Unlike infectious diseases and news, behavior change spreads faster through online networks that have many close connections instead of many distant ties. Redundancy is key, as people are more likely to engage in a behavior if they see many others doing it.
“There has been a lot of theory about the difference between information and behavior spreading,” said economic sociologist Damon Centola of the Massachusetts Institute of Technology, author of the study published Sept. 3 in Science. “We’ve assumed that they are the same, but you can imagine that behavior is not really like that, that you need to be convinced.”
The research has important implications for people designing online communities intended to change or maintain a behavior, like weight watchers or online health communities, Centola said.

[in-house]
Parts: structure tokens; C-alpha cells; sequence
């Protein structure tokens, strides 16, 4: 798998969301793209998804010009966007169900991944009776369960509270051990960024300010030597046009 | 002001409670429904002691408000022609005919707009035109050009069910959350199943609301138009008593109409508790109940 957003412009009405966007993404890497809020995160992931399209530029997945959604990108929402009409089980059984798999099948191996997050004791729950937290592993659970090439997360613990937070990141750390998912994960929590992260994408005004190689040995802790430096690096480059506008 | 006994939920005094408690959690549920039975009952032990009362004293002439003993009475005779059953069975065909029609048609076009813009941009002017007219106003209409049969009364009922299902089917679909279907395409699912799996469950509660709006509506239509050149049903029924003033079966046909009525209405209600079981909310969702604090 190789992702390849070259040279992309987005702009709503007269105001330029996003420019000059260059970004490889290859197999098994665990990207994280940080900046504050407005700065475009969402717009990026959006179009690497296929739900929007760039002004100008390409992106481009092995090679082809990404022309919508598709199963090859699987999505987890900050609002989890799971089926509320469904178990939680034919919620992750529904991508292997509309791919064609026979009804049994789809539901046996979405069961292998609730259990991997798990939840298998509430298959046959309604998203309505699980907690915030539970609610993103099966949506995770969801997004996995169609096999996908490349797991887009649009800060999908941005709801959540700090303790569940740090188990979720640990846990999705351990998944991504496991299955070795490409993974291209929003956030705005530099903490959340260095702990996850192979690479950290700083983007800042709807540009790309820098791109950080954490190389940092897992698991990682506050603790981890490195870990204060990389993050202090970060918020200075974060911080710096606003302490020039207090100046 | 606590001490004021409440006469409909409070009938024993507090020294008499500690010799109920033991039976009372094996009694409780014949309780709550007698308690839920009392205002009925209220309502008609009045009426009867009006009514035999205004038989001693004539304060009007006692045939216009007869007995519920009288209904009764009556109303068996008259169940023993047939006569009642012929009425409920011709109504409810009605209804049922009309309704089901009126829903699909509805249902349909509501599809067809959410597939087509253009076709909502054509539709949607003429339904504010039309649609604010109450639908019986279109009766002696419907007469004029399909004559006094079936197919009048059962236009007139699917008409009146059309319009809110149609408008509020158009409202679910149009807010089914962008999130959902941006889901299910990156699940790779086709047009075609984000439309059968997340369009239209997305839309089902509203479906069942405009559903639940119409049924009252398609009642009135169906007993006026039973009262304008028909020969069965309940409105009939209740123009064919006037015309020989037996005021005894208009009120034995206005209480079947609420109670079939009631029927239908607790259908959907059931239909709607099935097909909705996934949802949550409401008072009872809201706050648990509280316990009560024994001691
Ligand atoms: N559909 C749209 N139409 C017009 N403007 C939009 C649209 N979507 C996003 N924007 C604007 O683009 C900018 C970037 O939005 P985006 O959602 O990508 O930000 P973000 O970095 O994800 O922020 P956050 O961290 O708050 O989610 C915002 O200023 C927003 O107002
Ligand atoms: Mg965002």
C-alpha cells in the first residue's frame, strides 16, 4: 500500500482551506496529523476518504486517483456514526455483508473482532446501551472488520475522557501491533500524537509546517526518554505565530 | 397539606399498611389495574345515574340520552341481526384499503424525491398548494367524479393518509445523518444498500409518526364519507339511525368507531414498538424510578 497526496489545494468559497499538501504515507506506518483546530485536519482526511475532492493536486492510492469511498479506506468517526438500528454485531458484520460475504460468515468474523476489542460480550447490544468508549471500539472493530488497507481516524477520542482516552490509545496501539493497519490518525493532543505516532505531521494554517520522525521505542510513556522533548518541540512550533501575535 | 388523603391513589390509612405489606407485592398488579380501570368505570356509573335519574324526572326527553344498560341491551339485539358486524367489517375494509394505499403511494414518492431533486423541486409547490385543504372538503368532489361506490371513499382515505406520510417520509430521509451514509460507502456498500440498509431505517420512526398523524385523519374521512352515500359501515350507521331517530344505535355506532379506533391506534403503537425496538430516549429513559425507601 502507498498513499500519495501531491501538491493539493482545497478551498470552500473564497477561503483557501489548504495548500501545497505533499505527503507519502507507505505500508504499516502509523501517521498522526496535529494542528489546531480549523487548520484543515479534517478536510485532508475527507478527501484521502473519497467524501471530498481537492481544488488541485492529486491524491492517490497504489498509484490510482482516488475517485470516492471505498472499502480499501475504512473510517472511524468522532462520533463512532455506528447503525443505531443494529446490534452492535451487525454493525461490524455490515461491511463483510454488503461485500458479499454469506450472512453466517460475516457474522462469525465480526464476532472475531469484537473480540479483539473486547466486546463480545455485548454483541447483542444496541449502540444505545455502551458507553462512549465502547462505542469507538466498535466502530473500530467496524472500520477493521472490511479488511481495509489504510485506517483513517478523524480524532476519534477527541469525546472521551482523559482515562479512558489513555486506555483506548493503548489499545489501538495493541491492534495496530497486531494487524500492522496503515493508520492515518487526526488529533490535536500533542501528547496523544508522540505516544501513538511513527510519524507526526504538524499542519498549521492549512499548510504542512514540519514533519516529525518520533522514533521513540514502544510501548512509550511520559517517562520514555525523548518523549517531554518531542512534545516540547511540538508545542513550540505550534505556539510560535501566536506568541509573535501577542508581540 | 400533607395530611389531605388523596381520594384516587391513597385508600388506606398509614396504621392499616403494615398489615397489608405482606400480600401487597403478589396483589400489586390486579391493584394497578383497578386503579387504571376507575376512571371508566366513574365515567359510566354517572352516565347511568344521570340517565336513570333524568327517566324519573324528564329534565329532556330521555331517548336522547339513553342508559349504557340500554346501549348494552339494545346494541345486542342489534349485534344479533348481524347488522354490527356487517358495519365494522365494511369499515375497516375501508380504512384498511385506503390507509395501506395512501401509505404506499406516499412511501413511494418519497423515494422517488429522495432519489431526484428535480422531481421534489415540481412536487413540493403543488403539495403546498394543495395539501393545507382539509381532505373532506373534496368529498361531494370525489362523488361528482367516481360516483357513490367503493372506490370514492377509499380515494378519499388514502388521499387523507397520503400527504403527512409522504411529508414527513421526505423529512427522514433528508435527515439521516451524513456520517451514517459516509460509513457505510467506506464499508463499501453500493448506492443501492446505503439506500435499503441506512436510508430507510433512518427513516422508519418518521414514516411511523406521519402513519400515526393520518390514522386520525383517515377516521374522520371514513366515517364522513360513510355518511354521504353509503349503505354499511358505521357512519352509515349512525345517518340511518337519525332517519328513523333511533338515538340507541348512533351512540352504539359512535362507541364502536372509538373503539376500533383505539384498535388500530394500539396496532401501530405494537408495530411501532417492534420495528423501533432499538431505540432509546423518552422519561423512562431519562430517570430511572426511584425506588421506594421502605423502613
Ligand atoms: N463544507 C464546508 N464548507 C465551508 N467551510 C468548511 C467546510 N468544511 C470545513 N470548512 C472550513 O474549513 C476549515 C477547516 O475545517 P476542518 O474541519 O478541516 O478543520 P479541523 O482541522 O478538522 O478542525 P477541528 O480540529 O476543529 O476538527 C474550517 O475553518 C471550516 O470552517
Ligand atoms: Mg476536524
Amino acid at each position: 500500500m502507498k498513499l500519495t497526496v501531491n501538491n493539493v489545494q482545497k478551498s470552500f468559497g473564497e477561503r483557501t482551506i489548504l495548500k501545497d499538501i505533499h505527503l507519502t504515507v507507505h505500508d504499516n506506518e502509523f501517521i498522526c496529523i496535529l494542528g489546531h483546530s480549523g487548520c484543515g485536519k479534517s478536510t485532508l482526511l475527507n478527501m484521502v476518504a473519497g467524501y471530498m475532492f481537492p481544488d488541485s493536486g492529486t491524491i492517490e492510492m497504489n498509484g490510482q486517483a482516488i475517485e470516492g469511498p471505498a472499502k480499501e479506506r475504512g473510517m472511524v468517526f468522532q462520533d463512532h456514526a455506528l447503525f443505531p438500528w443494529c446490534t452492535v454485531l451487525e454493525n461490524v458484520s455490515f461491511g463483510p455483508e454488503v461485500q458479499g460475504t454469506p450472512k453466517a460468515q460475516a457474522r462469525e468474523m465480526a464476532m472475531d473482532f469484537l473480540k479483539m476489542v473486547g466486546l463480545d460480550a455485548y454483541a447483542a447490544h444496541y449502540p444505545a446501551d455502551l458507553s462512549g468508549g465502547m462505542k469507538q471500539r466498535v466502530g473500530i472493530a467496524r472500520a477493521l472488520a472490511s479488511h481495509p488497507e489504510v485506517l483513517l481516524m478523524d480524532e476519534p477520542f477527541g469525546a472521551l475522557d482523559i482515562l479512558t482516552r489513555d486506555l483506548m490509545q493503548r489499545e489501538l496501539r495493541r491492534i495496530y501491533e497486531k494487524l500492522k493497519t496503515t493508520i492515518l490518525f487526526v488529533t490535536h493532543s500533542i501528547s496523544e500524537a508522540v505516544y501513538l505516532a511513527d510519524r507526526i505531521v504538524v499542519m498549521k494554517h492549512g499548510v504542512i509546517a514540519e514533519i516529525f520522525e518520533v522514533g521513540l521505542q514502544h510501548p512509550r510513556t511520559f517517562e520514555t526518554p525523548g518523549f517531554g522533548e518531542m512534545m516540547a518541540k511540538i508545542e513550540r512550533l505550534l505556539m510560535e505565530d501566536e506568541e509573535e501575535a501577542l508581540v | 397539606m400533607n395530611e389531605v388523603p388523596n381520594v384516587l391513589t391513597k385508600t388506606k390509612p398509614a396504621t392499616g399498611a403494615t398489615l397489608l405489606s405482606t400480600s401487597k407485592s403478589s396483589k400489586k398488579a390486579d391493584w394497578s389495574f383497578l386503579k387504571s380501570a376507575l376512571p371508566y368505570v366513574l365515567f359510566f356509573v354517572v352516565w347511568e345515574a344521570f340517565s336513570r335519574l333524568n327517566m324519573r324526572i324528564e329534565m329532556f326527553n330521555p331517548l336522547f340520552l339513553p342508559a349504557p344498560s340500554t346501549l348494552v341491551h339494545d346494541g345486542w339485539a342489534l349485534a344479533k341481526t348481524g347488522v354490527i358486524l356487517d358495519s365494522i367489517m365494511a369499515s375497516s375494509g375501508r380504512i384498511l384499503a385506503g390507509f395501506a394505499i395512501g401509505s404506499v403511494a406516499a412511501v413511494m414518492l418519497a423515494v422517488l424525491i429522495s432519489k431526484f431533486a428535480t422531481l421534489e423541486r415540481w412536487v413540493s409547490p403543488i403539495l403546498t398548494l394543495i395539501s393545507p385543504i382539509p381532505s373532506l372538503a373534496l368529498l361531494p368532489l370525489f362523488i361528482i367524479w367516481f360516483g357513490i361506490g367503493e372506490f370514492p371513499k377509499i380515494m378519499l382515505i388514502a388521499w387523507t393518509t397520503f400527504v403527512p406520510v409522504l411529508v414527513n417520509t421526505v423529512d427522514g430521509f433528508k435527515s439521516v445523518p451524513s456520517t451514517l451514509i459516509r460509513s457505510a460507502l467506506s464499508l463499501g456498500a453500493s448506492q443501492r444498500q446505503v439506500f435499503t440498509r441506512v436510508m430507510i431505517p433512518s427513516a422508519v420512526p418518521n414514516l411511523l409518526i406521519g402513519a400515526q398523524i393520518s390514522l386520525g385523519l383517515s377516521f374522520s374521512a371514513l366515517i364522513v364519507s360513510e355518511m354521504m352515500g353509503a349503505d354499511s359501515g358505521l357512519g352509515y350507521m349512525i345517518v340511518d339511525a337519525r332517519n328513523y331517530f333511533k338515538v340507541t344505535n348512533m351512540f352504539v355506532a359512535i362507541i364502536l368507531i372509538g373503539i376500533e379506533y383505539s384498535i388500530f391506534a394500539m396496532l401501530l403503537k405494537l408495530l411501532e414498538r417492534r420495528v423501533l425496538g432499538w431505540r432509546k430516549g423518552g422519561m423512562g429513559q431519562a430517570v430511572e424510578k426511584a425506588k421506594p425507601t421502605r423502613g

To do the experiment, he created an internet-based health community and invited people already participating in other online health forums to join. Over 1,500 people signed up to participate, and they were placed anonymously in one of two different kinds of networks: a random network with many distant ties (above left), or a clustered network with many overlapping connections (above right).
Users in both networks had the same number of assigned “health buddies.” They couldn’t contact their buddies directly, but they could see how their buddies rated content on the site, and could receive e-mails informing them of their buddies activities. Centola said he deliberately didn’t pay the volunteers, so they would participate out of legitimate interest in the site’s content.